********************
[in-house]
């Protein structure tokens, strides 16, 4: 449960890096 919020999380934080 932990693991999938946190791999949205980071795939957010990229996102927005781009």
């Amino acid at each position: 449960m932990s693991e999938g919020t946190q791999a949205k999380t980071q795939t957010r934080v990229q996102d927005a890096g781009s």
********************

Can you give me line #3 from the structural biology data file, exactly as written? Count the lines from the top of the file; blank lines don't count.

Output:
């Amino acid at each position: 449960m932990s693991e999938g919020t946190q791999a949205k999380t980071q795939t957010r934080v990229q996102d927005a890096g781009s």